Endoscopic-Assisted Microvascular Decompression of the Cranial Nerves: Operative Technique
Microvascular decompression of the cranial nerves has proved effective for a number of conditions. In each case, the rationale for the operation is that direct vascular compression of a given cranial nerve causes symptoms that can be relieved by separating the vessel from the nerve and the nerve root entry zone. Only compression that is exposed at surgery can be decompressed. Traditionally, this operation is ably performed with the microscope. However, addition of an endoscope improves visualization of the entire nerve complex and ensures adequate decompression with less retraction. This article discusses the technique for using the endoscope as an adjunct to a retrosigmoid craniotomy for microvascular decompression, especially for trigeminal neuralgia and hemifacial spasm. Â© 2005 Elsevier Inc. All rights reserved.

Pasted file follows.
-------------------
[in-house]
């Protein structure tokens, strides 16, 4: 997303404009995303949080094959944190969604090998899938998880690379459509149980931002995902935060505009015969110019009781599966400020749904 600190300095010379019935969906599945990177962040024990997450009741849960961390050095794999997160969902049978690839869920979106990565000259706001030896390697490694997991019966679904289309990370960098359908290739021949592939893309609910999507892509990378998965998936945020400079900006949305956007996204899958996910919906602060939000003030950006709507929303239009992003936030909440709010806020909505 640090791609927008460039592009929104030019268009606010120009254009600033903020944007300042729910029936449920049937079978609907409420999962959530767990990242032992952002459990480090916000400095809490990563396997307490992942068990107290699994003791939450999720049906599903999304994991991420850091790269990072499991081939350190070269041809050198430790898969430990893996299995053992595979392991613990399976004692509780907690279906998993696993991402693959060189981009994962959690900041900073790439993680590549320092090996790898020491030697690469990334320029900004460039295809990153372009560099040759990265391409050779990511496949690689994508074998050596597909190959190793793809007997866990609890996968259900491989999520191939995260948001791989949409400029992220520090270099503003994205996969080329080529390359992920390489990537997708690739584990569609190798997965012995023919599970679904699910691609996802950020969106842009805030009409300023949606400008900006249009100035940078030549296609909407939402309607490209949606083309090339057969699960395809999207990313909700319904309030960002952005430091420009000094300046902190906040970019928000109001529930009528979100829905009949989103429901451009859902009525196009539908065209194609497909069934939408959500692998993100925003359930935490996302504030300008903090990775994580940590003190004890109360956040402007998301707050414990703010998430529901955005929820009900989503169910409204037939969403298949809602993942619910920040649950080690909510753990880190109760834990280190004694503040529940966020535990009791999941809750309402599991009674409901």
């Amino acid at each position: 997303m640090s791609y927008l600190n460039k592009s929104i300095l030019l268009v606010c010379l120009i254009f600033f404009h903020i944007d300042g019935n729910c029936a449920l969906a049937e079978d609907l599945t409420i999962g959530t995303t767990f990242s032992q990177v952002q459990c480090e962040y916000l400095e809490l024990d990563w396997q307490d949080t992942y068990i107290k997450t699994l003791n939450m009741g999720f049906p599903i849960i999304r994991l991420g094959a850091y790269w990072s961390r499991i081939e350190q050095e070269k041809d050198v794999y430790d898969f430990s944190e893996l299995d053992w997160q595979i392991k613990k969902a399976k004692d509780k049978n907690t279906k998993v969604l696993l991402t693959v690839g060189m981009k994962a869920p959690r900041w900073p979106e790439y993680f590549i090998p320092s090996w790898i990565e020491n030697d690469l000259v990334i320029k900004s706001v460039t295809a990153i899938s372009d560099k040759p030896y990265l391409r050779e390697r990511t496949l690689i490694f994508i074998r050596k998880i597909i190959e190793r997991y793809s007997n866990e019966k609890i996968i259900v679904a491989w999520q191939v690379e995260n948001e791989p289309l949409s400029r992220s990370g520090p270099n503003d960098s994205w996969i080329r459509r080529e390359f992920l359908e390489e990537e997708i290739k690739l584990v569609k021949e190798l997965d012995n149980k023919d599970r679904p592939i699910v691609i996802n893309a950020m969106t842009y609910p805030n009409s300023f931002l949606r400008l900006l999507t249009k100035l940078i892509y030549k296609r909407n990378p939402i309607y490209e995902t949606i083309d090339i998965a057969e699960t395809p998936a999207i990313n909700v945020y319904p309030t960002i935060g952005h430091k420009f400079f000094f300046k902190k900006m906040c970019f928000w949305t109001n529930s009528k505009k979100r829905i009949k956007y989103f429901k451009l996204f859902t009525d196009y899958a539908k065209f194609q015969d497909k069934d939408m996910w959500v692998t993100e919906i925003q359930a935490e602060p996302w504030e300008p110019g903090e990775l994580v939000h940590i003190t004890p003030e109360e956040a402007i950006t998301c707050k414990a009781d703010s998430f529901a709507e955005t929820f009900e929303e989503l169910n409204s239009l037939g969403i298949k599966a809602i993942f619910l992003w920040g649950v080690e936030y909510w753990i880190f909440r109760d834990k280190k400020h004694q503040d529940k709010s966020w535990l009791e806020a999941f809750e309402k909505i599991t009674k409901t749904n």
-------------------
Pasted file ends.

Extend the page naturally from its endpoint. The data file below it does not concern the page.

Operative Techniques in Neurosurgery
Digital Object Identifier (DOI)
Nakaji, Peter and Teo, Charles, "Endoscopic-Assisted Microvascular Decompression of the Cranial Nerves: Operative Technique" (2005). Neurosurgery. 154.